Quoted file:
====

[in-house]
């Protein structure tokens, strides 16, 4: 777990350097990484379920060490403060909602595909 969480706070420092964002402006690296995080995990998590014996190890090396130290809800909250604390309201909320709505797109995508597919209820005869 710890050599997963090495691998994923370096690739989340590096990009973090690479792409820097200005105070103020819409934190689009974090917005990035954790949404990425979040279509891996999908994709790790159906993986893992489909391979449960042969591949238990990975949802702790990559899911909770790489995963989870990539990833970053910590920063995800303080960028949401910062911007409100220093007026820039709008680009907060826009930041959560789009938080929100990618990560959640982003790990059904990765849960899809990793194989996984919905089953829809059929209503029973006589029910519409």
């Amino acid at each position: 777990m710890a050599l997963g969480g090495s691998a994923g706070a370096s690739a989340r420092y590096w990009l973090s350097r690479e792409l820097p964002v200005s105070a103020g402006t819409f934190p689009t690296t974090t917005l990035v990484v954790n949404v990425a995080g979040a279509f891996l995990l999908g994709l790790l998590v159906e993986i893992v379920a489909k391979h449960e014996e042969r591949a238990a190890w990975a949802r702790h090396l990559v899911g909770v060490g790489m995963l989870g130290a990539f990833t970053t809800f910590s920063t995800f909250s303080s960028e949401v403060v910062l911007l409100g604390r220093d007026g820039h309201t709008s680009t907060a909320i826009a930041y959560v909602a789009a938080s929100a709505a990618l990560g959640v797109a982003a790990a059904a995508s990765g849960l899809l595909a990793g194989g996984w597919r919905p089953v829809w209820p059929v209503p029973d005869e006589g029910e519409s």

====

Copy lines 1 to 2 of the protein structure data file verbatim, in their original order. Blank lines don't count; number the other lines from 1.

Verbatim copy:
[in-house]
């Protein structure tokens, strides 16, 4: 777990350097990484379920060490403060909602595909 969480706070420092964002402006690296995080995990998590014996190890090396130290809800909250604390309201909320709505797109995508597919209820005869 710890050599997963090495691998994923370096690739989340590096990009973090690479792409820097200005105070103020819409934190689009974090917005990035954790949404990425979040279509891996999908994709790790159906993986893992489909391979449960042969591949238990990975949802702790990559899911909770790489995963989870990539990833970053910590920063995800303080960028949401910062911007409100220093007026820039709008680009907060826009930041959560789009938080929100990618990560959640982003790990059904990765849960899809990793194989996984919905089953829809059929209503029973006589029910519409």